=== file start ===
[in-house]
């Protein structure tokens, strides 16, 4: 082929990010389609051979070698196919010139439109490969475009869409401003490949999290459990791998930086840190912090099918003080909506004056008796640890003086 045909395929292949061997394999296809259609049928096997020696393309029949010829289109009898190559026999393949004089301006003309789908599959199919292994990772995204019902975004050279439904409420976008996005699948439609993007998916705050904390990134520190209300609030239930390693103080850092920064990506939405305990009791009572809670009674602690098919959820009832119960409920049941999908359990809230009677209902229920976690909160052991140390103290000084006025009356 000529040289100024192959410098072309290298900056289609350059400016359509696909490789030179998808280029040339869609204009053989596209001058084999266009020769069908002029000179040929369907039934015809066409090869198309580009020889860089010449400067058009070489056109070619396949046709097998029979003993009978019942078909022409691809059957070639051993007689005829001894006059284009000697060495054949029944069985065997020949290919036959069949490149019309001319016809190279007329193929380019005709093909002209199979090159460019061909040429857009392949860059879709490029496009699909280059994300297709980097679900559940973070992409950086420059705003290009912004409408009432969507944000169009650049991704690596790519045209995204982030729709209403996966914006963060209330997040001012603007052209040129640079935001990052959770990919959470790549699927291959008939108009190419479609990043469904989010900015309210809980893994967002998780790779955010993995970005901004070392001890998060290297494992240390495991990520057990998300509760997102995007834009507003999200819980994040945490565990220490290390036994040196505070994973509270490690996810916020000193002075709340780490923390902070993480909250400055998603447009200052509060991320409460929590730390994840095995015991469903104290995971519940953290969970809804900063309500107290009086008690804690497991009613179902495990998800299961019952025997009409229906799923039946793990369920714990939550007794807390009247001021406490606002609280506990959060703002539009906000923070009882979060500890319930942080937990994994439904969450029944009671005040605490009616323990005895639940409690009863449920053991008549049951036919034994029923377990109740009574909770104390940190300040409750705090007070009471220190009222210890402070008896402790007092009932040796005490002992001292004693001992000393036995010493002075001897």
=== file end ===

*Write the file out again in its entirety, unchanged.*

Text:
[in-house]
């Protein structure tokens, strides 16, 4: 082929990010389609051979070698196919010139439109490969475009869409401003490949999290459990791998930086840190912090099918003080909506004056008796640890003086 045909395929292949061997394999296809259609049928096997020696393309029949010829289109009898190559026999393949004089301006003309789908599959199919292994990772995204019902975004050279439904409420976008996005699948439609993007998916705050904390990134520190209300609030239930390693103080850092920064990506939405305990009791009572809670009674602690098919959820009832119960409920049941999908359990809230009677209902229920976690909160052991140390103290000084006025009356 000529040289100024192959410098072309290298900056289609350059400016359509696909490789030179998808280029040339869609204009053989596209001058084999266009020769069908002029000179040929369907039934015809066409090869198309580009020889860089010449400067058009070489056109070619396949046709097998029979003993009978019942078909022409691809059957070639051993007689005829001894006059284009000697060495054949029944069985065997020949290919036959069949490149019309001319016809190279007329193929380019005709093909002209199979090159460019061909040429857009392949860059879709490029496009699909280059994300297709980097679900559940973070992409950086420059705003290009912004409408009432969507944000169009650049991704690596790519045209995204982030729709209403996966914006963060209330997040001012603007052209040129640079935001990052959770990919959470790549699927291959008939108009190419479609990043469904989010900015309210809980893994967002998780790779955010993995970005901004070392001890998060290297494992240390495991990520057990998300509760997102995007834009507003999200819980994040945490565990220490290390036994040196505070994973509270490690996810916020000193002075709340780490923390902070993480909250400055998603447009200052509060991320409460929590730390994840095995015991469903104290995971519940953290969970809804900063309500107290009086008690804690497991009613179902495990998800299961019952025997009409229906799923039946793990369920714990939550007794807390009247001021406490606002609280506990959060703002539009906000923070009882979060500890319930942080937990994994439904969450029944009671005040605490009616323990005895639940409690009863449920053991008549049951036919034994029923377990109740009574909770104390940190300040409750705090007070009471220190009222210890402070008896402790007092009932040796005490002992001292004693001992000393036995010493002075001897």